• Minimum security level: This is the default level of security. The minimum security level has the following characteristics:

        • The system and its data is exposed to low risk, and not to substantial risk

        • IPSec is not implemented.

        • No confidential or valuable data is exchanged.

      • Standard security level: The standard security level has the following characteristics:

        • There are a number of computers and servers that store mission critical, sensitive data. These servers need to be secured.

        • Windows Server 2003 utilizes security policies to secure valuable data. The Client (Respond Only) and Server (Request Security) policies can be utilized to secure data.

      • High security level: The high security level has the following characteristics:

        • There a number of computers and servers that store highly sensitive data. These servers need to be highly secured.

        • All communication has to be secured.

        • The Windows Server 2003 Secure Server (Require Security) policy can be used to provide the highest level of security to secure data.

    • Identify how the optimal method of implementing security policies: There are a number of methods which can be used to implement security policies. The recommended method is through IPSec policies that comprise of a number of IPSec rules. An IPSec rule contains the following components:

      • A filter list.

      • A filter action.

      • An authentication method.

      • A connection type.

      • A tunnel configuration

      When you configure and manage IPSec policies, you would basically be configuring a number of aspects of IPSec policies:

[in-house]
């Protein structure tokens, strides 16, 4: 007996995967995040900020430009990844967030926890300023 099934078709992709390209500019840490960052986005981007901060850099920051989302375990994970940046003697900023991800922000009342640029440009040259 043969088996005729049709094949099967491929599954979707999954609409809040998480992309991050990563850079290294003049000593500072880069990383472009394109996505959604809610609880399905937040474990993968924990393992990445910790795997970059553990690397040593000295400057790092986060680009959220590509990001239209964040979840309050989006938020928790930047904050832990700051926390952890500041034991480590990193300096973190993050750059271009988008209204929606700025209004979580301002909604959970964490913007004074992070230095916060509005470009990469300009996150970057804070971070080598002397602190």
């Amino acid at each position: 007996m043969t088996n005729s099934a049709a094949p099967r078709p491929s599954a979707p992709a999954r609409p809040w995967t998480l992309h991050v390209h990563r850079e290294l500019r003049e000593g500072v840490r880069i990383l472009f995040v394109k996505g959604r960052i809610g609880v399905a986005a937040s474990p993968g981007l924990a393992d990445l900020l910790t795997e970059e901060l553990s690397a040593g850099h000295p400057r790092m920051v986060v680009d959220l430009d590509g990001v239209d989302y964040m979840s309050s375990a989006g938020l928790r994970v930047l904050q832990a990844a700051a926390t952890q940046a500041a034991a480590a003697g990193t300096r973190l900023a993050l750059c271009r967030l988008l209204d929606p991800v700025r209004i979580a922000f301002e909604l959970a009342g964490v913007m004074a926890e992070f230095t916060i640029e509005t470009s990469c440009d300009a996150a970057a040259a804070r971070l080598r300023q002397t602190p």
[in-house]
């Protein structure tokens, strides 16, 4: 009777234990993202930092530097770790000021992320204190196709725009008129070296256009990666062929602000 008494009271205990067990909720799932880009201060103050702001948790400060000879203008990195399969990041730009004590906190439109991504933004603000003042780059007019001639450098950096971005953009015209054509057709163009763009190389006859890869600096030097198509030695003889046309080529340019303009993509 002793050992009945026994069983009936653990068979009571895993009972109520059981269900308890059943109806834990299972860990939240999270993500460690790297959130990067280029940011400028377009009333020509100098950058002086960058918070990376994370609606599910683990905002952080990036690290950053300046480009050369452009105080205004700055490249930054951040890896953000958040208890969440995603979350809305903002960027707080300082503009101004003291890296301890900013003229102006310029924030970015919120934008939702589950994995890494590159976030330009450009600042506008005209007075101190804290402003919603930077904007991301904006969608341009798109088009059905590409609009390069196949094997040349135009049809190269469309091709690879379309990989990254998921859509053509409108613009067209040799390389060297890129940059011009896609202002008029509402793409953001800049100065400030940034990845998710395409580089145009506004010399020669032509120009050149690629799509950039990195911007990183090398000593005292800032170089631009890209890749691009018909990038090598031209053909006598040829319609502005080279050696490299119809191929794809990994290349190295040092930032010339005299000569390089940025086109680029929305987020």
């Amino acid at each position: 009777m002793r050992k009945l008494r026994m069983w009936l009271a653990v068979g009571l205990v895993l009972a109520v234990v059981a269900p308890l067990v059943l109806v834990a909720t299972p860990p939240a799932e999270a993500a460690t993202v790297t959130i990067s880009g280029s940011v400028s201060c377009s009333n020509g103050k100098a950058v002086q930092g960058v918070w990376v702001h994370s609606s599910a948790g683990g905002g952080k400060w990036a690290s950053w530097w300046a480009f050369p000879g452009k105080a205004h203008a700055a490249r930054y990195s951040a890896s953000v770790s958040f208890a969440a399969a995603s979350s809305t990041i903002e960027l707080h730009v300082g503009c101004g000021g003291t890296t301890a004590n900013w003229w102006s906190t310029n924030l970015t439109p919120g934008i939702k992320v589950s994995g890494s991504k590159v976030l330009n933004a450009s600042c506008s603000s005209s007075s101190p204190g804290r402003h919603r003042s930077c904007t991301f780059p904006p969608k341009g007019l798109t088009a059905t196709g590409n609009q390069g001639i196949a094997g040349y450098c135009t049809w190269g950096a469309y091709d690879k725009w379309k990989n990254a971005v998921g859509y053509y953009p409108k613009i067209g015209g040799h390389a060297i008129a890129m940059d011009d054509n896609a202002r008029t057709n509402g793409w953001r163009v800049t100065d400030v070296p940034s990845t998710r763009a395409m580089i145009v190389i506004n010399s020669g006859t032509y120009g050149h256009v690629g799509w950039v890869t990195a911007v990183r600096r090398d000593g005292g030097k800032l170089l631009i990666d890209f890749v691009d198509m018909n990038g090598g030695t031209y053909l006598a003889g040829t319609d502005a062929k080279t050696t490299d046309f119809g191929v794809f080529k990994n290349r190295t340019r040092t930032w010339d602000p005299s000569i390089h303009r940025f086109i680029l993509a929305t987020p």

• Assign the predefined default IPSec policies OR

      • Create customized IPSec policies that include customized IPSec rules and filters.

      • Control how IPSec policies are applied.

      • Apply IPSec policies at different levels on the network. IPSec policies can be applied at the following levels within a network:

        • Active Directory domain

        • Active Directory site

        • Active Directory organizational unit

        • Computers

        • Applications

    • Implement security technologies and management requirements. You have to ensure that these technologies are both implemented and available. ActiveDirectory was the important feature introduced in Windows 2000 because it brought about a few important domain structural changes. Domains in Active Directory use the DNS domain naming structure, and not the NetBIOS naming structure used in Windows NT domains. Because of DNS, Active Directory domains are structured in a hierarchical model. Domain trees is the concept used to describe hierarchically structured groups of domains with a contiguous namespace, while the grouping of trees with a noncontiguous namespaces are called forests. Active Directory should be deployed to ensure that the network infrastructure is as secured as can be. Active Directory enables you to perform policy based administration through Group Policy. Through group policies, you can deploy applications and configure scripts to execute at startup, shutdown, logon, or logoff. You can also implement password security, control certain desktop settings, and redirect folders. With Active Directory, permissions control access to resources, while user rights define what actions users can perform. Security groups are considered security principal accounts because they can contain user accounts. It is the security principal accounts that are used in authentication and access control. The security settings of a security principal account controls whether the user, group, or computers are authorized to access the following:

      • Active Directory

      • Domain controllers

      • Member servers

      • Client computers

      • Applications

      • Printer and file system objects

      • Other network components

    • You can apply standard permissions or special permissions to Active Directory objects. Access control and authentication are extremely important components in Active Directory security. Domain and forest functional levels provides the means by which you can enable additional domain-wide and forest-wide Active Directory features, remove outdated backward compatibility within your environment, and improve Active Directory security.